Affecting Policy by Manipulating Prediction Markets: Experimental Evidence
Documented results indicate prediction markets effectively aggregate information and form accurate predictions. This has led to a proliferation of markets predicting everything from the results of elections to a company’s sales to movie box office receipts. Recent research suggests prediction markets are robust to manipulation attacks and resulting market outcomes improve forecast accuracy. However, we present evidence from the lab indicating that well funded, single minded manipulators can in fact destroy a prediction market’s ability to aggregate information. Our results clearly indicate that the usefulness of prediction markets as inputs to decision making may be limited.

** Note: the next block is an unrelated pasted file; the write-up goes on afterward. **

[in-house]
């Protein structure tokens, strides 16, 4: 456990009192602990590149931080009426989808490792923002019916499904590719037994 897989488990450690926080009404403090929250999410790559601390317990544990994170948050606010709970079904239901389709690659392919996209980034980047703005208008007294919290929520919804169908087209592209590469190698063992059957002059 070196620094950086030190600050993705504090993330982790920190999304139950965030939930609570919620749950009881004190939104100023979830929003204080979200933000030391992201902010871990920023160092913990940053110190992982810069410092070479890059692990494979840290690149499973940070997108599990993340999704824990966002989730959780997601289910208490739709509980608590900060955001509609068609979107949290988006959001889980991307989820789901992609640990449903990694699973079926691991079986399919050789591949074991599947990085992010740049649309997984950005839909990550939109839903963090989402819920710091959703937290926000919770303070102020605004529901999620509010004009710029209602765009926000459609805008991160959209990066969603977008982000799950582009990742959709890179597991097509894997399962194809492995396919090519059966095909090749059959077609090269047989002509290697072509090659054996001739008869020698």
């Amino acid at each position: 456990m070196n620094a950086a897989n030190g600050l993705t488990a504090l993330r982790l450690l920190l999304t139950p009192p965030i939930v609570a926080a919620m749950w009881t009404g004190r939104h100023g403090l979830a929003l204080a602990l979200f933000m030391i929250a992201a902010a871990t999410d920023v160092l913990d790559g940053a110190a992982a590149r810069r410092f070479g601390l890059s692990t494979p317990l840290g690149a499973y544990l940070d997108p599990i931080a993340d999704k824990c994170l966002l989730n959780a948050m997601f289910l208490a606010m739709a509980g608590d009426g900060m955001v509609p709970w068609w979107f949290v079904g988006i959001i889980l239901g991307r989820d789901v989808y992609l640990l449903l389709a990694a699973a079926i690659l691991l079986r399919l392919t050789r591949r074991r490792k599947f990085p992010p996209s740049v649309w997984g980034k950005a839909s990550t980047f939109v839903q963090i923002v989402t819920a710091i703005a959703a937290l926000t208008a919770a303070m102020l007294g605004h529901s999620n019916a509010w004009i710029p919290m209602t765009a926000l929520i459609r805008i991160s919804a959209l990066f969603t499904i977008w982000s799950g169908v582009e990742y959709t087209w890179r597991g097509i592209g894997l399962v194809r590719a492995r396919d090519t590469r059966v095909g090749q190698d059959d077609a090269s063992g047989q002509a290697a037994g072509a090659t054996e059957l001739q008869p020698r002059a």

|Date of creation:||2010|
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- Hanson, Robin & Oprea, Ryan & Porter, David, 2006. "Information aggregation and manipulation in an experimental market," Journal of Economic Behavior & Organization, Elsevier, vol. 60(4), pages 449-459, August.
- Koleman Strumpf & Paul Rhode, 2006. "Manipulating political stock markets: A field experiment and a century of observational data," Natural Field Experiments 00325, The Field Experiments Website.
- Lee, Hyunok & Sumner, Daniel A. & Ahn, Byeong-il, 2006. "Consequences of further opening of the Korean dairy market," Food Policy, Elsevier, vol. 31(3), pages 238-248, June.
- Sumner Scott, 2006. "Let a Thousand Models Bloom: The Advantages of Making the FOMC a Truly 'Open Market'," The B.E. Journal of Macroeconomics, De Gruyter, vol. 6(1), pages 1-27, October.
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